Monday, June 14, 2010

In search of the Abyssinian or Ethiopian Banana

The Abyssinian or Ethiopian Banana Ensete ventricosum is a spectacular ornamental plant native to East Africa. It belongs to the banana family but its fruits are variously described as "inedible" or "tasteless" or "dry and unpalatable". However, its gigantic underground corms form an important starch crop in Ethiopia.

According to Buried Treasures: Tasty Tubers of the World, Ethiopian Banana is rich in starch, protein, sugar and minerals, as well as calcium. One of the best specimens in Melbourne is in the garden of Hendrik Van Leeuwen, Managing Director of Van Leeuwen Green Pty Ltd (a company I do freelance work for). Over five years Hendrik's plant has grown into triffid-like proportions, especially as it now sending out a huge flower spike. Flowering signals the gradual decline of Ethiopian Banana so that in Hendrik's plant's case, the life span will end up around 6 years from planting. As you can see in the pics, Ethiopian Banana is intensely "tropical" looking. I think it deserves wider use in public open space, if only for its transporting qualities. As for its corms and recipes to use them, I have no idea at this stage but with or without climate change, perhaps Ethiopian Banana has a future as a backyard food plant in the suburbs. I'm going to look into it.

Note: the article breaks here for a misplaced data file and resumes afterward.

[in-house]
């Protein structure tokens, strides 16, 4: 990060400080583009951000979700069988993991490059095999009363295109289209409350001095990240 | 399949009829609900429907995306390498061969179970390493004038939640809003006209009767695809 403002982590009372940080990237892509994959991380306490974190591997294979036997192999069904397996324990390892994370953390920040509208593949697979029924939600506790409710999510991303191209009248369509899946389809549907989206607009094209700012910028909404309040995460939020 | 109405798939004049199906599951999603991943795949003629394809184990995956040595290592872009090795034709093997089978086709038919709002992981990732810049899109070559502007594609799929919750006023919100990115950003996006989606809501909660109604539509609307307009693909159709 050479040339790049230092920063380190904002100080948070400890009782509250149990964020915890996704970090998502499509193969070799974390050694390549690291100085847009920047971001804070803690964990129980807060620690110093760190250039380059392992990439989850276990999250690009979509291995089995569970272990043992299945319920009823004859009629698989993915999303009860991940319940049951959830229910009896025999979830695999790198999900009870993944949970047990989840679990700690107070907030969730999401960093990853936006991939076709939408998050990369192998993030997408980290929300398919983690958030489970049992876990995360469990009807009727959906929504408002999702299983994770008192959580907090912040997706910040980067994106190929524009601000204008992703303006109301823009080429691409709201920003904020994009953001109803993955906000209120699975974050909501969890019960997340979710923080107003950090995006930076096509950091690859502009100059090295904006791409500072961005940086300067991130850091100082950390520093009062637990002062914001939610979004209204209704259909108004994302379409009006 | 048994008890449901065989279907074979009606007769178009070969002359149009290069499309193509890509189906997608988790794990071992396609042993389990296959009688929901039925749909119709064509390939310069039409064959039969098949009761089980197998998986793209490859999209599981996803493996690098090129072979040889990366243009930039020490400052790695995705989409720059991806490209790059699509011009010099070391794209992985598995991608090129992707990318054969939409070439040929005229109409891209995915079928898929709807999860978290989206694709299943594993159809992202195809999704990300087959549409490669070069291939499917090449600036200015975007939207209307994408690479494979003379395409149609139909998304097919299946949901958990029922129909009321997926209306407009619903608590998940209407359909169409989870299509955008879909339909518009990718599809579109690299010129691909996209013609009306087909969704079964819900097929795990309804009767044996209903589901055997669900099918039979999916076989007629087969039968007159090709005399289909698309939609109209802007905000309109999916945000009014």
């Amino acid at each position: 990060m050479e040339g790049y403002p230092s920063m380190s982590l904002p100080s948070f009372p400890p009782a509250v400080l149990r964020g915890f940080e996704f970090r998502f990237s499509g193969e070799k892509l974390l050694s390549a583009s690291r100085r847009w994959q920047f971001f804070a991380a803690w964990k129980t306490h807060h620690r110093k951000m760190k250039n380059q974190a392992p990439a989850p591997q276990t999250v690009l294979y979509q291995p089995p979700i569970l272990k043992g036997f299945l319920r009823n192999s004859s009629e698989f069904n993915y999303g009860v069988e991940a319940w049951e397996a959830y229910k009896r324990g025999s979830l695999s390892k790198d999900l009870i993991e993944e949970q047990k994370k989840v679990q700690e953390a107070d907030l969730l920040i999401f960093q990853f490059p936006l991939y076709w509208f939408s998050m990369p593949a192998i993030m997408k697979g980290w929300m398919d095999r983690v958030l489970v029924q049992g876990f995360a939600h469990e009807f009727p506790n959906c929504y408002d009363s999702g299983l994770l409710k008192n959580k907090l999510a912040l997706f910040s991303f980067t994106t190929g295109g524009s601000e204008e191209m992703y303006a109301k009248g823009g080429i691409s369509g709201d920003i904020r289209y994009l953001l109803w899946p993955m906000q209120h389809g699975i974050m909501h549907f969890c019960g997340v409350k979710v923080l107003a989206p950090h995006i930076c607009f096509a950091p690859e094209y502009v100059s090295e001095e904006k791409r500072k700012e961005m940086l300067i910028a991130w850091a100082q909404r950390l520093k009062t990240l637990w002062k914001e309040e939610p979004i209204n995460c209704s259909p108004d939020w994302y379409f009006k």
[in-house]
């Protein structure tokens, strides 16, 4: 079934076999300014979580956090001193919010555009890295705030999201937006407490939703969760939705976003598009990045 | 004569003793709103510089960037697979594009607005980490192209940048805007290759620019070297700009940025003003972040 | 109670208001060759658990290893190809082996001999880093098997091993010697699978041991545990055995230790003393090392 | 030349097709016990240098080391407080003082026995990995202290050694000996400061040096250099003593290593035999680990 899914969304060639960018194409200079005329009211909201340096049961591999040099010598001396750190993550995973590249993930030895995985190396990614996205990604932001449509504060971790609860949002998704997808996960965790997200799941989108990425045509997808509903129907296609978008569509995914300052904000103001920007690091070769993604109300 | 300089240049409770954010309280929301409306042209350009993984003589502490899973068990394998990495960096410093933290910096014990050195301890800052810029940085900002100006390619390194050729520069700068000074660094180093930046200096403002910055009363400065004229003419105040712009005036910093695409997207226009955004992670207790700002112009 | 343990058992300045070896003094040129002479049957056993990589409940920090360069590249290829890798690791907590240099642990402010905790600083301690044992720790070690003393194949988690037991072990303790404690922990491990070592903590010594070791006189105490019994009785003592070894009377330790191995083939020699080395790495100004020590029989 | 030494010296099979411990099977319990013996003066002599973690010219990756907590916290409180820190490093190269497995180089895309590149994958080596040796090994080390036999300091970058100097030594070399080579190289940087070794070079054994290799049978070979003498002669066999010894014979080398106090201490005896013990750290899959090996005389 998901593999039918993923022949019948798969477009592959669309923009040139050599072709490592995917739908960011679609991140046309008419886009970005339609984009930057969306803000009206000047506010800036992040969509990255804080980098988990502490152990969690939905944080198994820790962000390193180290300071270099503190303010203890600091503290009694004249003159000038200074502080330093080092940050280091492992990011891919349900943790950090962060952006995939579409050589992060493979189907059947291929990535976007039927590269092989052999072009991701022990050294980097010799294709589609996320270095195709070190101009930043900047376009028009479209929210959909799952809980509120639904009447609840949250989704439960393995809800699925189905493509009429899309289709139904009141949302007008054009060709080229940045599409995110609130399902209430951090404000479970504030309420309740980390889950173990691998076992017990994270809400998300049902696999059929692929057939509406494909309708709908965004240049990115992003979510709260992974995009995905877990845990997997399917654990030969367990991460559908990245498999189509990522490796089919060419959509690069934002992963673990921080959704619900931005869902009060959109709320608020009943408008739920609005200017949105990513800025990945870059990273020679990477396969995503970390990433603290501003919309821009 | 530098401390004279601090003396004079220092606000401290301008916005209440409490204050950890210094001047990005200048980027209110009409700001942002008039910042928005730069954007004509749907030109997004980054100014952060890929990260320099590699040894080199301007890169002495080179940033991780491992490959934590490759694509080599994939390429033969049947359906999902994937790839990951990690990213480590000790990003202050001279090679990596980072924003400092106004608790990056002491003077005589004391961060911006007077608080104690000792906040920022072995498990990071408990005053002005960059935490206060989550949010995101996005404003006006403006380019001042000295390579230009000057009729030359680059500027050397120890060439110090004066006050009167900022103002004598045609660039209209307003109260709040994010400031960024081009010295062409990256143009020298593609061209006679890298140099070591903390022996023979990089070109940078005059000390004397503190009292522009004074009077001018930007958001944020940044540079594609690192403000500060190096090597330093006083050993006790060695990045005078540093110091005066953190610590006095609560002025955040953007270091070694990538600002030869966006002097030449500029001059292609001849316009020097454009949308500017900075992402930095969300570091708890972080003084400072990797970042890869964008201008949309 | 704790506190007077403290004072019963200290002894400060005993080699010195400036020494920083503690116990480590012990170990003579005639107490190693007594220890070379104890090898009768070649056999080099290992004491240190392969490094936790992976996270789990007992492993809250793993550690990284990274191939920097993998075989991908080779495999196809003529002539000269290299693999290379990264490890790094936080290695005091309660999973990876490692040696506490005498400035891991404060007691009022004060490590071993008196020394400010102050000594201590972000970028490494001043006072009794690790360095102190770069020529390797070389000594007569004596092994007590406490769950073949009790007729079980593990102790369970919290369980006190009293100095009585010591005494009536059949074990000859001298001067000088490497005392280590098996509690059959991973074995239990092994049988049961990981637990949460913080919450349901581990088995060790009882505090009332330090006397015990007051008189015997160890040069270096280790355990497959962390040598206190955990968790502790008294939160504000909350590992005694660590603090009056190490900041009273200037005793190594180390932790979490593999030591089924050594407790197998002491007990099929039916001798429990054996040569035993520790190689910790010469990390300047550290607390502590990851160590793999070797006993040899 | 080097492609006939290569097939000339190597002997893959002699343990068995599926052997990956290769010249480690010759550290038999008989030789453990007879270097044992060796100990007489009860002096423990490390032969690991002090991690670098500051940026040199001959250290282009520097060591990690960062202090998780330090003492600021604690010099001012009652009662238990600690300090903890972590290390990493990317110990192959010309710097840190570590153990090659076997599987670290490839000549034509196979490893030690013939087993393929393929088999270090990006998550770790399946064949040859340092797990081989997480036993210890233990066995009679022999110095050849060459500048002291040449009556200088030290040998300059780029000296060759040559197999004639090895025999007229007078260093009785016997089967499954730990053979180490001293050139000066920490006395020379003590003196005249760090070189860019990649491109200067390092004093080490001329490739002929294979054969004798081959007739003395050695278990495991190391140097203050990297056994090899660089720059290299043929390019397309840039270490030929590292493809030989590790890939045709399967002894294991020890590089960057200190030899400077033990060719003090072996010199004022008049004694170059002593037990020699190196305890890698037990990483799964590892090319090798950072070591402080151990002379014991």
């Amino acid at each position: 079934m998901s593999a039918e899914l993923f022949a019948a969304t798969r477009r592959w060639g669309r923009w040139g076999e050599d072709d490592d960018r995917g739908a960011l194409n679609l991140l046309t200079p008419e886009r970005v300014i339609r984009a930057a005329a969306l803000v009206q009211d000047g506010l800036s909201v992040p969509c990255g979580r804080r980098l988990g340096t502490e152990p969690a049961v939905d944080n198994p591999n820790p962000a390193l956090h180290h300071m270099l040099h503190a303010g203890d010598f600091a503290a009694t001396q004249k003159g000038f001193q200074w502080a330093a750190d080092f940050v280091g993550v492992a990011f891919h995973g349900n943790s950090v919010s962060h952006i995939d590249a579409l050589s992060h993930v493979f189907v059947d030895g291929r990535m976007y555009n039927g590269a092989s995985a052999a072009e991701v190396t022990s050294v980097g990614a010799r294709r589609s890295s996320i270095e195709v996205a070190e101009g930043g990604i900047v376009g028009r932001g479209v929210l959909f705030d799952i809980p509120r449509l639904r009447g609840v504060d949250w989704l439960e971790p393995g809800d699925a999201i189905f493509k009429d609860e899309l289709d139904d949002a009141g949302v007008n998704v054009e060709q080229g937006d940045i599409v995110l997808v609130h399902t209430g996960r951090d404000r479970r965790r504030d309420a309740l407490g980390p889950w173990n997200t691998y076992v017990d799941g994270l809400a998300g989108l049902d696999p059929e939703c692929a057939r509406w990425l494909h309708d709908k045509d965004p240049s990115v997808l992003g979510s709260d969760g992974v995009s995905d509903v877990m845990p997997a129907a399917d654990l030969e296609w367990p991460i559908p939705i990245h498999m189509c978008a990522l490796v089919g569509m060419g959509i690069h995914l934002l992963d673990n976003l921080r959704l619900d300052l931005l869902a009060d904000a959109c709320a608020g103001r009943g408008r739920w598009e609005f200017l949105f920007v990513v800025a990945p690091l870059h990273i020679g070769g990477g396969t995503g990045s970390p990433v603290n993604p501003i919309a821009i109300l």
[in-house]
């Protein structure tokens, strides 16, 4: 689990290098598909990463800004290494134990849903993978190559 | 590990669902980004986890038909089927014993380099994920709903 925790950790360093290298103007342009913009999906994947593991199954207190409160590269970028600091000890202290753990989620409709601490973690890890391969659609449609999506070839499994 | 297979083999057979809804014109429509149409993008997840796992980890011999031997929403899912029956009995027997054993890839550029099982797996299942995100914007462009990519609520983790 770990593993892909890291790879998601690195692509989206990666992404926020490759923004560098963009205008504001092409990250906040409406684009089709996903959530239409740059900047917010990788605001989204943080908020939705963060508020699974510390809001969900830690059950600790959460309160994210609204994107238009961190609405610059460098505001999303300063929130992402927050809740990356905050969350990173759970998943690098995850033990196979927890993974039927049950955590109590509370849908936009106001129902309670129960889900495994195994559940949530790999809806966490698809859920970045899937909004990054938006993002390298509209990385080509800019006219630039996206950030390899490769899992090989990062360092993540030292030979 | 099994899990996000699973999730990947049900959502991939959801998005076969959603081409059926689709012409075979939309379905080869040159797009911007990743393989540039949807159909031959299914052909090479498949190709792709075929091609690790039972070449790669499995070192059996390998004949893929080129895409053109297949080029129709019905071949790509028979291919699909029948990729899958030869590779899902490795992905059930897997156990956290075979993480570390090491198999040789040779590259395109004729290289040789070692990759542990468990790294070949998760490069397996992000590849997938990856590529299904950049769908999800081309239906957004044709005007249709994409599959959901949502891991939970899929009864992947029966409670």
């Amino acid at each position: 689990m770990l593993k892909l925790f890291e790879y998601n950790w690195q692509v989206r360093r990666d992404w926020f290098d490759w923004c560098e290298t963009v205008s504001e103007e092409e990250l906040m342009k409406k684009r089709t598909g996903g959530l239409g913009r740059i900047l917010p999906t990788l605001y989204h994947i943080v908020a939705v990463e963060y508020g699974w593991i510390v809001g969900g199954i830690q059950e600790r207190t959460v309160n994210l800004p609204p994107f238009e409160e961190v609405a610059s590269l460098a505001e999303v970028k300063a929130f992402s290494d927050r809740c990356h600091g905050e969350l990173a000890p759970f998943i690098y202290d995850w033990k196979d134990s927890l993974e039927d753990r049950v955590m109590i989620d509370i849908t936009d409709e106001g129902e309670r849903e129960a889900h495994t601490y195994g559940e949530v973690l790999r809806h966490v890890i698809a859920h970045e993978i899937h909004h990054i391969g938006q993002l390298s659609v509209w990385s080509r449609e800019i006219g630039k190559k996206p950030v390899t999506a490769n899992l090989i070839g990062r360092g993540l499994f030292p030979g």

1 comment:

  1. question we are in victoria and have a Abyssinian Banana which is now flowering, how long will it live after flowering?
    Thanks Jan.